Washington: The US treasury eliminated the three-year note as a narrowing US federal budget deficit reduces the need to borrow. Tax receipts are rising even as the economy slows, spurred by gains in income and an unemployment rate at a five-year low. The treasury said in Washington on 3 May that it will sell $32 billion (Rs1.3 lakh crore) of notes and bonds next week, $2 billion less than a year ago and below the median forecast of $33 billion.
The three-year treasury note has been a barometer of the government’s fiscal health. The department eliminated the security in 1998, at the start of a four-year run of budget surpluses, then brought it back in 2003 after record shortfalls caused borrowing to climb.
“The three-year note is the swing issue between the more popular two-year notes and five-year notes that the treasury cuts when its financing needs are reduced,” Chris Rupkey, an economist at Bank of Tokyo-Mitsubishi UFJ Ltd in New York, said.
The federal budget gap will narrow to $177 billion this year from $248.7 billion in the 2006 financial year, according to a forecast from the Congressional Budget Office. The average estimate of primary dealers in Treasuries, who deal directly with the Federal Reserve Bank of New York, forecast a $184 billion shortfall. In 2004, the gap was a record $412.9 billion.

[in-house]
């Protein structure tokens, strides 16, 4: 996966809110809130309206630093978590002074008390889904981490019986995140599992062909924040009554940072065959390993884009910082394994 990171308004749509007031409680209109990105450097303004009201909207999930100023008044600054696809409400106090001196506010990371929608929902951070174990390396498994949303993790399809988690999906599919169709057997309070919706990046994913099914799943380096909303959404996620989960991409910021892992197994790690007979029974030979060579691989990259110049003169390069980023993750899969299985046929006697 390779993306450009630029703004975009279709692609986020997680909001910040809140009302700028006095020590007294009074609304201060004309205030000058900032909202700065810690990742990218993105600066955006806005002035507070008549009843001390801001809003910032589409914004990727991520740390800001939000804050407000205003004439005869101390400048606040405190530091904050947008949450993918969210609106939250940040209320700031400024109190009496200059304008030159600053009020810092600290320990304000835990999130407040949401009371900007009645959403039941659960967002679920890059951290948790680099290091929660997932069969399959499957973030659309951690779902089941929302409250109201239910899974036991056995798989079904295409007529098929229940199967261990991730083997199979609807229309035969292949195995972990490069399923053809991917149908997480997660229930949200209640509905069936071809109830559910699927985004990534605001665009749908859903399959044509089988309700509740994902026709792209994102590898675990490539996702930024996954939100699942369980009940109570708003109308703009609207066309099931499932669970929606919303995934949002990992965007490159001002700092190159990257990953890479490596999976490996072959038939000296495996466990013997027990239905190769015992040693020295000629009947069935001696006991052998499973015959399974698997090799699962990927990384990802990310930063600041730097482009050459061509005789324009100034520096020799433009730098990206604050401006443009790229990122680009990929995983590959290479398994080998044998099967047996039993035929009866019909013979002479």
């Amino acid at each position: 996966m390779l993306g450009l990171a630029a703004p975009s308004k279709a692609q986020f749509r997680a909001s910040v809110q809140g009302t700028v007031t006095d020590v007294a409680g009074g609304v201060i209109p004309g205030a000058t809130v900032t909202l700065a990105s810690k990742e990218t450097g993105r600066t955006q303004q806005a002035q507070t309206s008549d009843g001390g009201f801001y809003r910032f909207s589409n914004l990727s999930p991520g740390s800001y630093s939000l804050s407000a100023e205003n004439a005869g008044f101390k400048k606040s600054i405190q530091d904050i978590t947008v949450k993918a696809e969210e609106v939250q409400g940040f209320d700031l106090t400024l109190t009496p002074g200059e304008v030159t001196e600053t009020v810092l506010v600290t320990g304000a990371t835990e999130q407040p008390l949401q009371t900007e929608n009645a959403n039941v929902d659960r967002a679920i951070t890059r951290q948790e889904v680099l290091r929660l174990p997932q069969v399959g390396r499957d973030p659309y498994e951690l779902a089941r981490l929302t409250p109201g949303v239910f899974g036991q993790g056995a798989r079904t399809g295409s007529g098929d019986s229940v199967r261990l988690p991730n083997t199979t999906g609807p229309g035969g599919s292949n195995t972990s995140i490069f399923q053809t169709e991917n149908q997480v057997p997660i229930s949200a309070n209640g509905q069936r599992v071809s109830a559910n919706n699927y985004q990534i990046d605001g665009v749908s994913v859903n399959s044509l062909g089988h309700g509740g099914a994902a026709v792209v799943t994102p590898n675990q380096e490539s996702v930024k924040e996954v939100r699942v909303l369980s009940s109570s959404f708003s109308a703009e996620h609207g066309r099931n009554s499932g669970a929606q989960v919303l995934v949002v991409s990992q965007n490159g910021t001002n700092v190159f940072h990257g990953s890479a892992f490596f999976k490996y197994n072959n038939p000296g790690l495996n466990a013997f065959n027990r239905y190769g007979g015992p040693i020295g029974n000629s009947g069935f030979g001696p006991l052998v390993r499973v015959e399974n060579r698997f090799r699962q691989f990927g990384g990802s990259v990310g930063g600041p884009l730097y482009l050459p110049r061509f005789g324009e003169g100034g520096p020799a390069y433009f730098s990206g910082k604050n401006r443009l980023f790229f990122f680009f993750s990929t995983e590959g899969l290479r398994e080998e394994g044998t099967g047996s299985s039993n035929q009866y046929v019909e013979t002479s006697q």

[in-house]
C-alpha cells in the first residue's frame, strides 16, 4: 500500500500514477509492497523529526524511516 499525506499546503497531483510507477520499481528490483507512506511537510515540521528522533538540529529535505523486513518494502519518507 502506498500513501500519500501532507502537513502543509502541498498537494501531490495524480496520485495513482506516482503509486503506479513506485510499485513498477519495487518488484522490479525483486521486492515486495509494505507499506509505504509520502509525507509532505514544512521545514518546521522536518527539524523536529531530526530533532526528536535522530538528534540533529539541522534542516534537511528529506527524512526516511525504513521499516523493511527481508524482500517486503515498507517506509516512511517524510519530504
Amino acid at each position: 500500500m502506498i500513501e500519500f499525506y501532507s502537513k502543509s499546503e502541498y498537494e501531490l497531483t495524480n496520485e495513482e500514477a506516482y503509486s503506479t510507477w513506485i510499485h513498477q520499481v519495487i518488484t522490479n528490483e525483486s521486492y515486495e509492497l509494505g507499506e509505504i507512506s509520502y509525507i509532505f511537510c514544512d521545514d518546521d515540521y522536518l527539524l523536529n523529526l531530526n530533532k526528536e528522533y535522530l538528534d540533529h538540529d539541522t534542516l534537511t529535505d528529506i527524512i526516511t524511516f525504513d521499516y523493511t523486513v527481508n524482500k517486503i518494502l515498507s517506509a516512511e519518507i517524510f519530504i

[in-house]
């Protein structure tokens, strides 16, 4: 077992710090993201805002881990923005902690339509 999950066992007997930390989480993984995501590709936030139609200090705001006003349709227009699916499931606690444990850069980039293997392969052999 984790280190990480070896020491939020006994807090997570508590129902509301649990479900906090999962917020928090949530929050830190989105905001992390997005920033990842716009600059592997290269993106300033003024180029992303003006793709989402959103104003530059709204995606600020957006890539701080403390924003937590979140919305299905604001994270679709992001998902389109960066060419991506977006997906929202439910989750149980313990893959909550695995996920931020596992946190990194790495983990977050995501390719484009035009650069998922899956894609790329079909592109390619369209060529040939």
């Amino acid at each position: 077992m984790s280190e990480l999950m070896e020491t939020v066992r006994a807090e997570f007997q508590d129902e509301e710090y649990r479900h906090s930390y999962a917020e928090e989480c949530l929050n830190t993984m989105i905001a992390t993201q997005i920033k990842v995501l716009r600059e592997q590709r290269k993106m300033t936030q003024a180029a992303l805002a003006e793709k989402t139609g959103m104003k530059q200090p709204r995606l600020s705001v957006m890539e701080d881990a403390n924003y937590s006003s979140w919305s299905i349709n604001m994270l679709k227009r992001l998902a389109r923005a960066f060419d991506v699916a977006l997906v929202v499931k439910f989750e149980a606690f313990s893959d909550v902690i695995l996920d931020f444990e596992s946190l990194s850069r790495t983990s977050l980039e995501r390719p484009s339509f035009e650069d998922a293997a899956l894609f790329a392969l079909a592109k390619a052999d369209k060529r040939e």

In its quarterly refunding next week, the treasury plans to sell a final $14 billion of three-year securities on 7 May. The government will also auction $13 billion of 10-year notes on 8 May and $5 billion of 29 3/4-year bonds 10 May. Analysts’ median forecasts for the sales were $14 billion, $13 billion and $6 billion, respectively.
“Discontinuing the three-year note will allow the treasury to ensure liquid benchmark issuances, better balance its portfolio and manage the improving fiscal outlook,” the department said in a statement.
“The Treasury will continue to assess the fiscal and economic outlook and to review the size, frequency and issuance of securities.”
Unemployment in the US dropped to 4.4% last month, matching the lowest since May 2001.
Incomes rose 0.7% for a second month in March, the commerce department reported this week. Swelling revenue from individual tax receipts spurred a record one-day tax take of $48.7 billion on 24 April, the treasury said last week.
The treasury on 30 April increased its estimate for the net paydown of debt it expects to make this quarter, by $15 billion to $145 billion. The federal government often runs a surplus in the April to June period as individuals pay income taxes.